Wednesday 06 September 2023, 16:30

FIFA Football for Schools in Puerto Rico: from pilot to pioneer

  • Puerto Rico is the first country to receive a second Football for Schools training seminar

  • Almost 200 educators participated, concluding the activity with a festival that brought together 120 children

  • Positive developments have included the growth of football on the island and the inclusive use of the programme

In September 2019, Puerto Rico became the first country to adopt FIFA Football for Schools (F4S), FIFA's programme that aims to contribute to the development of millions of children around the world by incorporating football and life skills as part of everyday schooling. Back then, F4S still had the status of a pilot programme and FIFA instructors trained 40 physical education teachers who were largely unfamiliar with the concepts of a sport that lagged behind baseball, basketball and even volleyball in terms of popularity. Many things have happened since. So much so that Puerto Rico has become a pioneer, being the first of the 90 countries that are already part of the programme to host a second F4S workshop.

FIFA Football for Schools workshop in Cayey, Puerto Rico

"Despite the interest of the participants at the time, the concept and methodology of the programme was still taking off. The utilisation of the app, life skills and the way they have been incorporated into football sessions reflects the evolution of the programme in that period," explains Alexandra Huete, FIFA Football for Schools Manager. "The pandemic slowed down its implementation, but the wonderful work of the federation managed to keep the project alive thanks to their eagerness to design online courses with the basic tools they had been given. So, not only have they already trained 300 teachers, but football has become quite popular," added Huete. That's why FIFA felt the need for an updated training course, which was held in Cayey from 29-31 August and brought together more than 180 educators already certified with the older version of the course. Five professionals from the US Virgin Islands and six from Anguilla also attended, capping off the activities with a festival attended by 120 children from five schools.

Among the attendees at the closing event was José Martínez, Vice-President of the Puerto Rican Football Federation and one of the main drivers of Football for Schools since the beginning. "The update is key because the programme has evolved and has already contributed greatly to making football known at school level. We even had national futsal and field football competitions today," he explained. "With 30,000 students impacted, we see more boys and girls participating in this sport, which improves the quality of life in our society," added Martinez in an exultant tone.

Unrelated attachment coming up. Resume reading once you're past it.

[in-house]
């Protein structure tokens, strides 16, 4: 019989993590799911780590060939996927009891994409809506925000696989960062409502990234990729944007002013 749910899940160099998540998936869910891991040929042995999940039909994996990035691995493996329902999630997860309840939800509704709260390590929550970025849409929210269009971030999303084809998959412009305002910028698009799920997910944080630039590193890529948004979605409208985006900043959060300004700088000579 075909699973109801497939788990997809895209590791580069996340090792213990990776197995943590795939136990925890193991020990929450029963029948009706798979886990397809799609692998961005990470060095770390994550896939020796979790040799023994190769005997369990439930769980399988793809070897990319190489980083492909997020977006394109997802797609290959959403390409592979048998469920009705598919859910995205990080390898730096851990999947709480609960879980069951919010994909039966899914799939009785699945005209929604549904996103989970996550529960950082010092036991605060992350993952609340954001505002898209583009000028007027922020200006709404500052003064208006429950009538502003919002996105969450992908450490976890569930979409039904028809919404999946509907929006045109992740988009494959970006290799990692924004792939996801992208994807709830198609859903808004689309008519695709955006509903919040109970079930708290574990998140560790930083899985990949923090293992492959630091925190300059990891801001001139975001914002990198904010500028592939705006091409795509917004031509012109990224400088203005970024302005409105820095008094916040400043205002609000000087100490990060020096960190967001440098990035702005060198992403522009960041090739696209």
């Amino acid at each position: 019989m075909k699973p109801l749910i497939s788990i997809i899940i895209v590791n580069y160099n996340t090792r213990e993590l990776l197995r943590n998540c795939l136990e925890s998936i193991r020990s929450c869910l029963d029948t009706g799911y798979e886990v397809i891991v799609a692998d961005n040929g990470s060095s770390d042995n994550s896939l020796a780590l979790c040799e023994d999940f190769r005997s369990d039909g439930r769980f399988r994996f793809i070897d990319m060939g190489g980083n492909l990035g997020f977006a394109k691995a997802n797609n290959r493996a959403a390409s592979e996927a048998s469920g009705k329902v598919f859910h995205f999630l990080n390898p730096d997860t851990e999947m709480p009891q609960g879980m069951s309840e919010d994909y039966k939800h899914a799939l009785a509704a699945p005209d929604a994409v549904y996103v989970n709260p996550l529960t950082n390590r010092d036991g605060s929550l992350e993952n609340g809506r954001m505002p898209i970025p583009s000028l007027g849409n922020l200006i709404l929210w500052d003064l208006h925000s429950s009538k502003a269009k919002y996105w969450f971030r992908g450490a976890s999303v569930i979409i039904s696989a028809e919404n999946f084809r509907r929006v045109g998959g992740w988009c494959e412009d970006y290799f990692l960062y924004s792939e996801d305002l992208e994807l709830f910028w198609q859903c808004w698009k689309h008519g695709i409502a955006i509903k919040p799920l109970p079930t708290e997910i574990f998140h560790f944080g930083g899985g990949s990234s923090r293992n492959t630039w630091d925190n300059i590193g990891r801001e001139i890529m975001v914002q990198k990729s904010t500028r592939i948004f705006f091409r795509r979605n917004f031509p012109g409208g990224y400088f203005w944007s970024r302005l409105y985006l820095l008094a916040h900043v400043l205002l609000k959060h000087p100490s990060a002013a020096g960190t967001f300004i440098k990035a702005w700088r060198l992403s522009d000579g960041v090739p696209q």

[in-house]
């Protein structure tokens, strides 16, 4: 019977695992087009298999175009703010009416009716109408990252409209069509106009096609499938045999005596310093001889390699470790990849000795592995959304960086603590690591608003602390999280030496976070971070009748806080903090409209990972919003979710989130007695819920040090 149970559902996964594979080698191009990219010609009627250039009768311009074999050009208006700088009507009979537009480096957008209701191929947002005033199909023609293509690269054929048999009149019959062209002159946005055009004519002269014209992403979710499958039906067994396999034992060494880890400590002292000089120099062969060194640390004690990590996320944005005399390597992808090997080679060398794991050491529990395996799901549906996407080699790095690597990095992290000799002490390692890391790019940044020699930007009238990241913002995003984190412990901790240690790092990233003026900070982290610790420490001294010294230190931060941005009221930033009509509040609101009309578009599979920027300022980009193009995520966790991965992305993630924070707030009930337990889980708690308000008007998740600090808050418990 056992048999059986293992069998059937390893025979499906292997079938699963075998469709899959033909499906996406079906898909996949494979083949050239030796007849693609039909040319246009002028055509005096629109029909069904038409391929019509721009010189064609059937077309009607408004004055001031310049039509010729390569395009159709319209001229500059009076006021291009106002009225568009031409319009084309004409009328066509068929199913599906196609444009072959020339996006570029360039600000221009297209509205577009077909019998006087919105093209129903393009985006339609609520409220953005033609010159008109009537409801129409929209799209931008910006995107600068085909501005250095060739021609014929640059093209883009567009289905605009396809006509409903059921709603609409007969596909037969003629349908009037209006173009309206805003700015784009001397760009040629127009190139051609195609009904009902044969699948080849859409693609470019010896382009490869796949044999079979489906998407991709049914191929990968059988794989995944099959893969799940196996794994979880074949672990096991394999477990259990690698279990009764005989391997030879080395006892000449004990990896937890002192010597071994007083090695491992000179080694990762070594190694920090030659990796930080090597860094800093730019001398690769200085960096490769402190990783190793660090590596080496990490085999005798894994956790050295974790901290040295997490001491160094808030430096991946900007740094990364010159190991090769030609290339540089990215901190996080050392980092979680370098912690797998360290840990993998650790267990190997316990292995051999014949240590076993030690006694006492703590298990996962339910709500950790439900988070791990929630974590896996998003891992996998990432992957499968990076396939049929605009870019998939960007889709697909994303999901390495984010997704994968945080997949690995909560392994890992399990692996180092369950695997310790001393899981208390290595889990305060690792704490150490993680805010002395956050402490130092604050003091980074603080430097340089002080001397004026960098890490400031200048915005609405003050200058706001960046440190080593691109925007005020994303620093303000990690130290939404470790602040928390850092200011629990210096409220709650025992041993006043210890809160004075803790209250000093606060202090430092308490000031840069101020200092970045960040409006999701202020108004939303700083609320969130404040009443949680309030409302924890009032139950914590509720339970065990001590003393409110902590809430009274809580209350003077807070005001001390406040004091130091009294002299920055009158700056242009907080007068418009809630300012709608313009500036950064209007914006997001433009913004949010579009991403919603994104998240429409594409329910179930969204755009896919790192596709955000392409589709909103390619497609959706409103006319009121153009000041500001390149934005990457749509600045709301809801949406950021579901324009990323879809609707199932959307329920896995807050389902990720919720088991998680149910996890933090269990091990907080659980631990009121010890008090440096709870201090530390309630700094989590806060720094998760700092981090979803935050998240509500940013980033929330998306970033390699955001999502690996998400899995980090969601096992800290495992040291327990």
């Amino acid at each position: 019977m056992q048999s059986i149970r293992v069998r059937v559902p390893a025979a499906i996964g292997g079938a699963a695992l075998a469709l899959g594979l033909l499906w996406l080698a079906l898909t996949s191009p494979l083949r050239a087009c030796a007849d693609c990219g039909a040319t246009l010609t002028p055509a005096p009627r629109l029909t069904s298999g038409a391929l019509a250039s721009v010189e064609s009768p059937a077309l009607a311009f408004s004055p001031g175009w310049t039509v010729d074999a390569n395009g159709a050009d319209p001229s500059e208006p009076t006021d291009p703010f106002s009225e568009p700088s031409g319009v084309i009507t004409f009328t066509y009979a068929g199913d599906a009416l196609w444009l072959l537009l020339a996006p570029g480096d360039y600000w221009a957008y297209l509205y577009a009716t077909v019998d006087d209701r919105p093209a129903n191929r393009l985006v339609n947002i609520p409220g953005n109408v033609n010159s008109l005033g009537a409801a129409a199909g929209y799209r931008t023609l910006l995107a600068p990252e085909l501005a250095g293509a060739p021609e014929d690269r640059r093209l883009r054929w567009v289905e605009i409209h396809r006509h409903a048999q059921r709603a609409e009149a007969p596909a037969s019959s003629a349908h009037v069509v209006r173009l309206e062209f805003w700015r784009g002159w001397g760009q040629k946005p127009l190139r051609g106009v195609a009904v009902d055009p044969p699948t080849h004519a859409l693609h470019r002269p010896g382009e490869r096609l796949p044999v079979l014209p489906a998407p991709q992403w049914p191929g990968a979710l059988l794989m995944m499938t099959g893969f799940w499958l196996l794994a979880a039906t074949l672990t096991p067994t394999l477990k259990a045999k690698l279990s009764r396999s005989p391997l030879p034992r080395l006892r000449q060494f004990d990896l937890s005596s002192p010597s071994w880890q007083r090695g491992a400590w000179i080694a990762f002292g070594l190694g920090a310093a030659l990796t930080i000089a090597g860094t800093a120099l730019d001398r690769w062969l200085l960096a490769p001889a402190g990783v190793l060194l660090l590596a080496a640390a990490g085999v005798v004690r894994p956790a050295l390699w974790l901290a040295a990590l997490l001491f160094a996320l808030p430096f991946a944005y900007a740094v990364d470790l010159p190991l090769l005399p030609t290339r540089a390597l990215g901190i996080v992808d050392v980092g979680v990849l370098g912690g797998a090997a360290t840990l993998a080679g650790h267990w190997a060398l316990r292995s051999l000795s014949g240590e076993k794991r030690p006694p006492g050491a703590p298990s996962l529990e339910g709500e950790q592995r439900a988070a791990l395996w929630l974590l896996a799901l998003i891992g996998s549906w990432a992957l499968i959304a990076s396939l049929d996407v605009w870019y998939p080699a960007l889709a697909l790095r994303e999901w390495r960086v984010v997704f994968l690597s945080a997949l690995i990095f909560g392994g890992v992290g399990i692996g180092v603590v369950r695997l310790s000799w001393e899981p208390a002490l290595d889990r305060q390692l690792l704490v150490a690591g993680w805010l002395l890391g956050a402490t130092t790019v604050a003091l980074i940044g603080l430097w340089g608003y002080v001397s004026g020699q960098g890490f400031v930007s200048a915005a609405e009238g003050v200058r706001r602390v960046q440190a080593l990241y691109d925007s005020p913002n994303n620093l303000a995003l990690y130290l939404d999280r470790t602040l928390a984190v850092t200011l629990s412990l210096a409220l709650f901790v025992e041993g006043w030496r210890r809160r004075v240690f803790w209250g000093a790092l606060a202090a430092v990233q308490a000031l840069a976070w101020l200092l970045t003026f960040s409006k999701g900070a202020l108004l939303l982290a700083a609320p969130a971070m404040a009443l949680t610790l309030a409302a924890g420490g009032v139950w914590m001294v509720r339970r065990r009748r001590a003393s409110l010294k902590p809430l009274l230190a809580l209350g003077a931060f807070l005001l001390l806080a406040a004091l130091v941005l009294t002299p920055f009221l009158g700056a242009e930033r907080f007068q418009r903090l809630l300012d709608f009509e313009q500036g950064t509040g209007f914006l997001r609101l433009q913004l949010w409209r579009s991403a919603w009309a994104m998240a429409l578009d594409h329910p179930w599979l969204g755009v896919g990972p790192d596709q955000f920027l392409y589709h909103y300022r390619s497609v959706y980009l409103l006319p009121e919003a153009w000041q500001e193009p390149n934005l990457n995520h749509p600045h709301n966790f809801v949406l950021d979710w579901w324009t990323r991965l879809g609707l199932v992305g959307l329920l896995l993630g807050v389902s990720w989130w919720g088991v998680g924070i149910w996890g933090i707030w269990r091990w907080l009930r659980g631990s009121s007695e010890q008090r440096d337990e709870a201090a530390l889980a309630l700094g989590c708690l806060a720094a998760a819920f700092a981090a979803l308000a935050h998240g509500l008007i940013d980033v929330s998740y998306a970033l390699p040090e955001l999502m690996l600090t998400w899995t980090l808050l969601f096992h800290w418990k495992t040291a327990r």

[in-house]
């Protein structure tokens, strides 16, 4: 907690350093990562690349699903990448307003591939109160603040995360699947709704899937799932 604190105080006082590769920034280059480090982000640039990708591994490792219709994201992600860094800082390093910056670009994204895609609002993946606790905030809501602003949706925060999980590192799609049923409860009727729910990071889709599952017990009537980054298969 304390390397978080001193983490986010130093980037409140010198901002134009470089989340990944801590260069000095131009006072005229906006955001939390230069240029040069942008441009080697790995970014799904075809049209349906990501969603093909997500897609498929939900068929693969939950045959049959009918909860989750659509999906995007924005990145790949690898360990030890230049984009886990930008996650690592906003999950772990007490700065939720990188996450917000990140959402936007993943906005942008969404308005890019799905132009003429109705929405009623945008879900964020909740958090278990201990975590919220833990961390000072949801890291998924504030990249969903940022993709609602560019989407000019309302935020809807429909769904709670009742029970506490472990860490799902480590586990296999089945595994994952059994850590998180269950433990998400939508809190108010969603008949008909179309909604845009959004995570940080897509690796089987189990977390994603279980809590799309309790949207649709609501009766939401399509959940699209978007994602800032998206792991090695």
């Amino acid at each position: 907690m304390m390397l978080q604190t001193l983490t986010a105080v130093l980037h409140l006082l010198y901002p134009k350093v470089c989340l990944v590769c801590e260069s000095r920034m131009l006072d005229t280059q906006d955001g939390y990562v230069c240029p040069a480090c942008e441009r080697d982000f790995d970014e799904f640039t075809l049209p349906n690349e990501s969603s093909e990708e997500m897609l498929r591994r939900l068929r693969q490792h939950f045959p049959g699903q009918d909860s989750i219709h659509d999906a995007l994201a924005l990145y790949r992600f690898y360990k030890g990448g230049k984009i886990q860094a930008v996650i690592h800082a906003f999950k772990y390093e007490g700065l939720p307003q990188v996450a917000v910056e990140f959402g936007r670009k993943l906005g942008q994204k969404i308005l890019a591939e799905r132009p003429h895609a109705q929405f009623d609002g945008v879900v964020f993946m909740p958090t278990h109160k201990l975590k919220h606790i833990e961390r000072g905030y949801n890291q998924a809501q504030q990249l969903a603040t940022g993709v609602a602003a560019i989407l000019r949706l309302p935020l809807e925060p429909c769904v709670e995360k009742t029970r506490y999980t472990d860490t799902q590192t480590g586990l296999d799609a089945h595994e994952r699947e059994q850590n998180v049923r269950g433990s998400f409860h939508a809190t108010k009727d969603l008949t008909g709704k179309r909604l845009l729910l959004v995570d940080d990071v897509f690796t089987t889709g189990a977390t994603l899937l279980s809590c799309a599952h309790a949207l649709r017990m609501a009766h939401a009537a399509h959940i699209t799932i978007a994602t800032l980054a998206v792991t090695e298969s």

Inclusive football and drivers of change

Huete singles out Puerto Rico for another reason: "By collaborating with Golitos, a foundation that works with children with autism and who had already been using football as a transformative tool, the federation has taken inclusive football to another dimension.

Omar Álvarez, father of twins with autism and founder of Golitos, has been and is one of the pillars of F4S in the country. Still wearing the yellow T-shirt with the programme's name on it, he has only words of praise for Football for Schools. "What sets it apart from other programmes is its accessibility and the impact it has by bringing it directly to schools, in any community. Many physical education teachers - who otherwise would not know about sport or would not know how to make the most of it for educational purposes - now have the skills and confidence" he said. Alvarez gives a concrete example of the latter. "At the foundation we use an exercise in which they need to knock over the cones with the ball, but they have to pick them up with three fingers. In this way we work on fine motor skills and teach the children to brush their teeth. This can be applied to anyone, not just someone with autism," continued Omar with a smile. "The impact of the programme is clear. Football is an engine of change. Children of all abilities also deserve and have the right to play football," he concluded.

FIFA Football for Schools workshop in Cayey, Puerto Rico

Antonio Buenaño Sánchez is a fellow FIFA Football for Schools Manager and was delighted after three intense days, highlighting the key role the participants will continue to play, moving forward. "Each of the educators who were here will go back to their place of origin and pass on the message, a fundamental aspect of the success of the programme. Many had little or no football training, and now they have a knowledge base that will allow them to use it to work on life skills in physical education sessions, passing on values that will be invaluable for children and young people across the country.”

FIFA Football for Schools workshop in Cayey, Puerto Rico